Another great thing about these curlers is that each set comes with rollers in different sizes, so you can use the jumbo rollers when you want loose curls and the smaller ones for tight curls.
To use them, switch on the box and let the rollers heat up. In the meantime, spritz a little heat protectant spray onto your hair to minimize damage and frizz. Once your rollers are all heated, roll sections of your hair around them, ends to roots, and secure them in place with straight pins.
Let the rollers cool for about 15 or 20 minutes in your hair before gently taking them out and finger-combing your hair.
Pictured above are the T3 Volumizing Hot Rollers Luxe. This is the set we use in Blowout Studio and we absolutely love them. They’re gorgeous and work flawlessly.
Velcro rollers are great for all hair types and lengths. You can use these versatile curlers to create both tight ringlets and loose curls; the fact that they’re heatless tools makes them especially great for hair extensions.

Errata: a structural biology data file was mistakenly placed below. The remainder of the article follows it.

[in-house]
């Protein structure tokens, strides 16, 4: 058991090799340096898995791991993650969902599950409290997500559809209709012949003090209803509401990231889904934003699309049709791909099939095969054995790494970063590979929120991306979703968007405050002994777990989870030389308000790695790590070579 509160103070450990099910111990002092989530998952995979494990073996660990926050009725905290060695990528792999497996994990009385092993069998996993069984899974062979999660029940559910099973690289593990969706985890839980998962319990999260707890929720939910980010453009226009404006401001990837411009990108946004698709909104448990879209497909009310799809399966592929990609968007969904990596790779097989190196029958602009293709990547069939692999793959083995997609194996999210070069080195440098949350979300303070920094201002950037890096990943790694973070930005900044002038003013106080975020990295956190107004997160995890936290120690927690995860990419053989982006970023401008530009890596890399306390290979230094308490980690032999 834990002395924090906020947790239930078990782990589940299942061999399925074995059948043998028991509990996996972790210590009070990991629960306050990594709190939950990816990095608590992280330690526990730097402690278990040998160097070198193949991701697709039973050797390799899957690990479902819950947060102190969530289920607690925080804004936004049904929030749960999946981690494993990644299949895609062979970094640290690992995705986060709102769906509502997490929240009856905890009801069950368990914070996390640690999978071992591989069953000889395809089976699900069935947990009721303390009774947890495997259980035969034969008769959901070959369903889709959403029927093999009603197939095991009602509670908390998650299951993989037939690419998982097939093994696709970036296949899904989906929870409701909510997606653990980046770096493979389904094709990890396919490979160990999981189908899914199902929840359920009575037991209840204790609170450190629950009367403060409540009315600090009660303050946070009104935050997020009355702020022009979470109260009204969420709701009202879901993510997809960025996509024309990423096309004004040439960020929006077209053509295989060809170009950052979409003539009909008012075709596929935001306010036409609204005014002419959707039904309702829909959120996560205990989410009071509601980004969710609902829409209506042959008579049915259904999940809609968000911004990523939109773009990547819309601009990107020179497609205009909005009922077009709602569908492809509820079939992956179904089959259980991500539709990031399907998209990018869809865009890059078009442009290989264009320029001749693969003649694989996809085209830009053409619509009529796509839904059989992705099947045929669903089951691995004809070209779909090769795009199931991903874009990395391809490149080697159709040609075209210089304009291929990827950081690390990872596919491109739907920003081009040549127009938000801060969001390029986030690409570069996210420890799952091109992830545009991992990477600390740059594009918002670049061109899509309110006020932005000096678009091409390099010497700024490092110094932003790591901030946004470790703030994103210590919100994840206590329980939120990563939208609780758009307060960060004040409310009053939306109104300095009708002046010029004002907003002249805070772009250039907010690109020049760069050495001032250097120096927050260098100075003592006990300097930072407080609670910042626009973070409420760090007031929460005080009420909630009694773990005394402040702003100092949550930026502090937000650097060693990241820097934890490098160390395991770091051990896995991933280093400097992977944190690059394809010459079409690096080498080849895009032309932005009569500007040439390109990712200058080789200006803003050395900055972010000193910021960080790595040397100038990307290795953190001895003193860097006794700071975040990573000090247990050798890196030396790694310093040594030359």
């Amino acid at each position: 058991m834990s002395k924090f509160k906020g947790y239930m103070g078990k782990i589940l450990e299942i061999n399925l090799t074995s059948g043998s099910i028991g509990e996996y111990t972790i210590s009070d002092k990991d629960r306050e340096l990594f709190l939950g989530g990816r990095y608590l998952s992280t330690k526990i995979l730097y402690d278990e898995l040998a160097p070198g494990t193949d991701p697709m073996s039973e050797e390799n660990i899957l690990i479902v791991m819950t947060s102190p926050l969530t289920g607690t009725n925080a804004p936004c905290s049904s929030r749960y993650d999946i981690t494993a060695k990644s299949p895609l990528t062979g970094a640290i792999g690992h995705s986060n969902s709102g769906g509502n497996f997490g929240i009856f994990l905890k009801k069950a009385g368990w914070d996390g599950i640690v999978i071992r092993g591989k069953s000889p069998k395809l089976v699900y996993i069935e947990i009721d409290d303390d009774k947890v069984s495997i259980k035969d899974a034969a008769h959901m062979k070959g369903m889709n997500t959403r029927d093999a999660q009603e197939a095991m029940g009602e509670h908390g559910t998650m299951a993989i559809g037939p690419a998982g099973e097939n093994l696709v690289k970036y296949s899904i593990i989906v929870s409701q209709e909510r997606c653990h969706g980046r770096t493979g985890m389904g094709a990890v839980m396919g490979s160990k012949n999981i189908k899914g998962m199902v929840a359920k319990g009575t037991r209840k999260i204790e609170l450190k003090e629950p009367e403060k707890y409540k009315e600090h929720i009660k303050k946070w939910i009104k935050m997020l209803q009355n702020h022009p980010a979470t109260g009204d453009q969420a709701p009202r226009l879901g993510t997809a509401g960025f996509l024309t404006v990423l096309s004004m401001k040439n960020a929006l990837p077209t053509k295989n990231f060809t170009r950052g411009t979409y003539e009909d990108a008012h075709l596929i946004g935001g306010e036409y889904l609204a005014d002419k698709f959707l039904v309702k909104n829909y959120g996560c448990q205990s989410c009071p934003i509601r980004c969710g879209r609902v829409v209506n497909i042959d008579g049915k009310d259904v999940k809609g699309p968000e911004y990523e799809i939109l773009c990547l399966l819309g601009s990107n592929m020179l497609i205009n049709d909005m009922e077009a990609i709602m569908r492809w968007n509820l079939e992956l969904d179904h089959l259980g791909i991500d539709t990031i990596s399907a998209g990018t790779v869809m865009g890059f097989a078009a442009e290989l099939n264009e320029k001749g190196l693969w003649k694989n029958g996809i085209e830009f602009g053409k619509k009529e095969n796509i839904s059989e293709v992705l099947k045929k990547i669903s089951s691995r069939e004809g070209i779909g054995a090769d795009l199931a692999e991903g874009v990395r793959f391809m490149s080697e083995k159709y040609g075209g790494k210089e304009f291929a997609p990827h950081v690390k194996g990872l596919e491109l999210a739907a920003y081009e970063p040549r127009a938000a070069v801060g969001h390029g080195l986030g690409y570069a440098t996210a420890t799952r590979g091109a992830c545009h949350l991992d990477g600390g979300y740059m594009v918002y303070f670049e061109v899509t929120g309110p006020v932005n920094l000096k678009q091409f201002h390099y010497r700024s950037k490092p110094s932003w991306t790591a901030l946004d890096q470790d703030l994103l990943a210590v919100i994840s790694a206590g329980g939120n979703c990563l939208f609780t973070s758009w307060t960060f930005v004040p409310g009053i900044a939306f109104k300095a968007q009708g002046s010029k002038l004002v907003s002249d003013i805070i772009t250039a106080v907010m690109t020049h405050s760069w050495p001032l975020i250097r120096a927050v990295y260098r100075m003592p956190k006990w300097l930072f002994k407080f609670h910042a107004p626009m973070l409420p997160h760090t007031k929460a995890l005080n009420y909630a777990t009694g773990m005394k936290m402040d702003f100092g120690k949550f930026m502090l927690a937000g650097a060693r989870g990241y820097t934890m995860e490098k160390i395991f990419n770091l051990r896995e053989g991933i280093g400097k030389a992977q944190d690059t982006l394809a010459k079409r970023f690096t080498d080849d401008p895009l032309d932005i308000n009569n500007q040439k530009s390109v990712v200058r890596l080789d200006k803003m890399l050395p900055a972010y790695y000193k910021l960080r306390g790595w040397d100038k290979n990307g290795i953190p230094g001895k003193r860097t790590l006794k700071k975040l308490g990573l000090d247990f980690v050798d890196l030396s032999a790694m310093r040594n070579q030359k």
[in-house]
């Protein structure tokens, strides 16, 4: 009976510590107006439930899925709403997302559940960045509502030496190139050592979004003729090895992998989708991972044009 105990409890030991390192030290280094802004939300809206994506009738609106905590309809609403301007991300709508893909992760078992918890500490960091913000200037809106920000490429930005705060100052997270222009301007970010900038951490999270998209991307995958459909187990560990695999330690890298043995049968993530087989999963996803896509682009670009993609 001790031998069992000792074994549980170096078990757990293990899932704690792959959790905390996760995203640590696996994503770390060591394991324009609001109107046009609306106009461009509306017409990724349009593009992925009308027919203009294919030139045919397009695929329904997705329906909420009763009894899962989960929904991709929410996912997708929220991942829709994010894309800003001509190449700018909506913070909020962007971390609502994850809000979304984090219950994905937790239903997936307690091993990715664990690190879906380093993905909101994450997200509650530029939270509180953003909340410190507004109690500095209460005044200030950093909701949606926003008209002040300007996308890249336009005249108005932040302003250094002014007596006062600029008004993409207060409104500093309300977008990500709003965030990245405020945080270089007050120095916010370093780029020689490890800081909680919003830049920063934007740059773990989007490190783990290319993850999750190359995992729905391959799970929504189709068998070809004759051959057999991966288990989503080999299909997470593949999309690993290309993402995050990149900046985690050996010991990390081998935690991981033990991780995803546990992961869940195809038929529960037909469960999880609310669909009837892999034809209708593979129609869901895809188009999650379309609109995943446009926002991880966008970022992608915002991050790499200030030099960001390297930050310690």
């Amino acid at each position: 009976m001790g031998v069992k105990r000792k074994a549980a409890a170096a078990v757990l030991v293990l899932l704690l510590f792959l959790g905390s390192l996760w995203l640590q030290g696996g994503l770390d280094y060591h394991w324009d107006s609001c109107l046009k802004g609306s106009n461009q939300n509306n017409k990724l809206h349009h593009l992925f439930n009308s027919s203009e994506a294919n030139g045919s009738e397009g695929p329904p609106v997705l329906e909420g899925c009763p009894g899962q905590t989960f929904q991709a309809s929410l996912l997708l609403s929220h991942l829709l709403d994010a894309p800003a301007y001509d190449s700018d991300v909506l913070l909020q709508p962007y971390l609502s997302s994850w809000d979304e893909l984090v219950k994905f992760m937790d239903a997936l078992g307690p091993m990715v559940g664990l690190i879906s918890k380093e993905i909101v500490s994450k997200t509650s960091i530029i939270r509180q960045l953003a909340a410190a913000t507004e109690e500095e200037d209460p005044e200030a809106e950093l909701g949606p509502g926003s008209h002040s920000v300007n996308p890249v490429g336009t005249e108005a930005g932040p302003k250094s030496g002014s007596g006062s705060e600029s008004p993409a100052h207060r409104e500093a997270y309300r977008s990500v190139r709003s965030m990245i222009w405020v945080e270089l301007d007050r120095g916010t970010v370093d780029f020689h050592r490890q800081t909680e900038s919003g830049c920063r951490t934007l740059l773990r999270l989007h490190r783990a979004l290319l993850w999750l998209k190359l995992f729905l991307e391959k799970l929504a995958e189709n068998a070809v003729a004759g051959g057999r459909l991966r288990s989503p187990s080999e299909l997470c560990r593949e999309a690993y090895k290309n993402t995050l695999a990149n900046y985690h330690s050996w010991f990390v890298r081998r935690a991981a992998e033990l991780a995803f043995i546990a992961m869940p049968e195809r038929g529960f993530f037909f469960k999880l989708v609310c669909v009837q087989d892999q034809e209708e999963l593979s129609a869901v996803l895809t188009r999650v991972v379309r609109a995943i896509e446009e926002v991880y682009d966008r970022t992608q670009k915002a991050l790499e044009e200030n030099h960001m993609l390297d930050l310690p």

Velcro rollers, as the name suggests, have velcro pads attached to plastic bases, a combination that lets your curls stay strong and defined, through crazy parties and even headbanging at a metal concert. The superior grip on your hair is particularly useful to those with fine hair.
Using velcro rollers is insanely simple. Start by sectioning off your hair, making sure you match the size of your roller; if a section’s too thick or thin, you’re not going to get the results you’re looking for.
Brush the section you’re curling, spritzing it lightly with hairspray. Hold the section straight (you may have to pull a little to get it extremely straight, especially if you’ve got naturally curly hair) and start rolling the ends of your hair around your curler. Make sure the hair sticks thoroughly to the curler.
Do this with all sections of your hair. Keep the curlers on for around 20-30 minutes. You can use straight pins to keep the sections in place, if needed. Once the rollers have worked their magic, gently remove them and give your hair some gentle finger-combing love.